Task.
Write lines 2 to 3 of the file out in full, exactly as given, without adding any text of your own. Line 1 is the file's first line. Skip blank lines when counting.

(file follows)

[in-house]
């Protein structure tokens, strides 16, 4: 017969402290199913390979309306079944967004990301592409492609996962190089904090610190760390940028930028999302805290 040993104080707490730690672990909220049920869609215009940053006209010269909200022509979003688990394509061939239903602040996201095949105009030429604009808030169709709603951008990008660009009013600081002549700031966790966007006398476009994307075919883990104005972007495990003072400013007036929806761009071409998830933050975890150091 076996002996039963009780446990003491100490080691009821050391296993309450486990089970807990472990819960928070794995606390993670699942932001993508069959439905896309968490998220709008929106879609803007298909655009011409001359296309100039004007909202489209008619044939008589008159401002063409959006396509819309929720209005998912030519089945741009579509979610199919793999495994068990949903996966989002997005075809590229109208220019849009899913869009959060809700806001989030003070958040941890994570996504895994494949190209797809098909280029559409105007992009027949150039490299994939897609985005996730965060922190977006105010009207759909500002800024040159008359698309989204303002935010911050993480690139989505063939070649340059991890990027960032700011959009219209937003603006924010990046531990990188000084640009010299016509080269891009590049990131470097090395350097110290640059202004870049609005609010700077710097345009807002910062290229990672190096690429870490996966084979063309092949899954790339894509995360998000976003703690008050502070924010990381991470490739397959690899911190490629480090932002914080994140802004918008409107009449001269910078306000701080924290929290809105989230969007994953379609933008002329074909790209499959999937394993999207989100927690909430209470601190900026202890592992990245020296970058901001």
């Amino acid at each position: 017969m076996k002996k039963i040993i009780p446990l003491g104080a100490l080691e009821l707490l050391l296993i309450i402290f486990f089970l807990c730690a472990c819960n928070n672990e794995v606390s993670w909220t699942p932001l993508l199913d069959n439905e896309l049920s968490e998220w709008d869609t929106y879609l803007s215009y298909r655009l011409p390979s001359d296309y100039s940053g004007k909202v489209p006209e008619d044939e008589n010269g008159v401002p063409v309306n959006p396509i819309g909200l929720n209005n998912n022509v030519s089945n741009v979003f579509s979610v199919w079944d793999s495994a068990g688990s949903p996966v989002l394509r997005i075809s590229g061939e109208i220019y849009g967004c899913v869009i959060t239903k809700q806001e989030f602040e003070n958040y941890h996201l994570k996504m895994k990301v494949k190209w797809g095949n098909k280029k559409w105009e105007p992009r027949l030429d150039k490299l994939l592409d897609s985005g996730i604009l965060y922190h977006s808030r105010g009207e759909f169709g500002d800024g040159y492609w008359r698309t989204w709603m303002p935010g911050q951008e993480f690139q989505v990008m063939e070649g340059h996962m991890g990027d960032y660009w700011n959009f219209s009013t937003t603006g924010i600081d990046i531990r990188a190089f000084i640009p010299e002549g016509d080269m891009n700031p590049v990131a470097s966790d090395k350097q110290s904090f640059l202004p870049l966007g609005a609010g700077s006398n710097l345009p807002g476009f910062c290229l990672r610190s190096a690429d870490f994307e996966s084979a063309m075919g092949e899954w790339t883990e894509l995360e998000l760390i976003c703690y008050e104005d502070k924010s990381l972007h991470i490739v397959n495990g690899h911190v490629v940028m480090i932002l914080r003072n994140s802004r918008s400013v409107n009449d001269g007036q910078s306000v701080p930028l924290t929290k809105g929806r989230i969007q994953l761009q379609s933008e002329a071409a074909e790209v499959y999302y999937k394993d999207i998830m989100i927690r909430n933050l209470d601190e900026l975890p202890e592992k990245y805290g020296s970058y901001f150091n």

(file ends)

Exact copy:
């Protein structure tokens, strides 16, 4: 017969402290199913390979309306079944967004990301592409492609996962190089904090610190760390940028930028999302805290 040993104080707490730690672990909220049920869609215009940053006209010269909200022509979003688990394509061939239903602040996201095949105009030429604009808030169709709603951008990008660009009013600081002549700031966790966007006398476009994307075919883990104005972007495990003072400013007036929806761009071409998830933050975890150091 076996002996039963009780446990003491100490080691009821050391296993309450486990089970807990472990819960928070794995606390993670699942932001993508069959439905896309968490998220709008929106879609803007298909655009011409001359296309100039004007909202489209008619044939008589008159401002063409959006396509819309929720209005998912030519089945741009579509979610199919793999495994068990949903996966989002997005075809590229109208220019849009899913869009959060809700806001989030003070958040941890994570996504895994494949190209797809098909280029559409105007992009027949150039490299994939897609985005996730965060922190977006105010009207759909500002800024040159008359698309989204303002935010911050993480690139989505063939070649340059991890990027960032700011959009219209937003603006924010990046531990990188000084640009010299016509080269891009590049990131470097090395350097110290640059202004870049609005609010700077710097345009807002910062290229990672190096690429870490996966084979063309092949899954790339894509995360998000976003703690008050502070924010990381991470490739397959690899911190490629480090932002914080994140802004918008409107009449001269910078306000701080924290929290809105989230969007994953379609933008002329074909790209499959999937394993999207989100927690909430209470601190900026202890592992990245020296970058901001």
């Amino acid at each position: 017969m076996k002996k039963i040993i009780p446990l003491g104080a100490l080691e009821l707490l050391l296993i309450i402290f486990f089970l807990c730690a472990c819960n928070n672990e794995v606390s993670w909220t699942p932001l993508l199913d069959n439905e896309l049920s968490e998220w709008d869609t929106y879609l803007s215009y298909r655009l011409p390979s001359d296309y100039s940053g004007k909202v489209p006209e008619d044939e008589n010269g008159v401002p063409v309306n959006p396509i819309g909200l929720n209005n998912n022509v030519s089945n741009v979003f579509s979610v199919w079944d793999s495994a068990g688990s949903p996966v989002l394509r997005i075809s590229g061939e109208i220019y849009g967004c899913v869009i959060t239903k809700q806001e989030f602040e003070n958040y941890h996201l994570k996504m895994k990301v494949k190209w797809g095949n098909k280029k559409w105009e105007p992009r027949l030429d150039k490299l994939l592409d897609s985005g996730i604009l965060y922190h977006s808030r105010g009207e759909f169709g500002d800024g040159y492609w008359r698309t989204w709603m303002p935010g911050q951008e993480f690139q989505v990008m063939e070649g340059h996962m991890g990027d960032y660009w700011n959009f219209s009013t937003t603006g924010i600081d990046i531990r990188a190089f000084i640009p010299e002549g016509d080269m891009n700031p590049v990131a470097s966790d090395k350097q110290s904090f640059l202004p870049l966007g609005a609010g700077s006398n710097l345009p807002g476009f910062c290229l990672r610190s190096a690429d870490f994307e996966s084979a063309m075919g092949e899954w790339t883990e894509l995360e998000l760390i976003c703690y008050e104005d502070k924010s990381l972007h991470i490739v397959n495990g690899h911190v490629v940028m480090i932002l914080r003072n994140s802004r918008s400013v409107n009449d001269g007036q910078s306000v701080p930028l924290t929290k809105g929806r989230i969007q994953l761009q379609s933008e002329a071409a074909e790209v499959y999302y999937k394993d999207i998830m989100i927690r909430n933050l209470d601190e900026l975890p202890e592992k990245y805290g020296s970058y901001f150091n």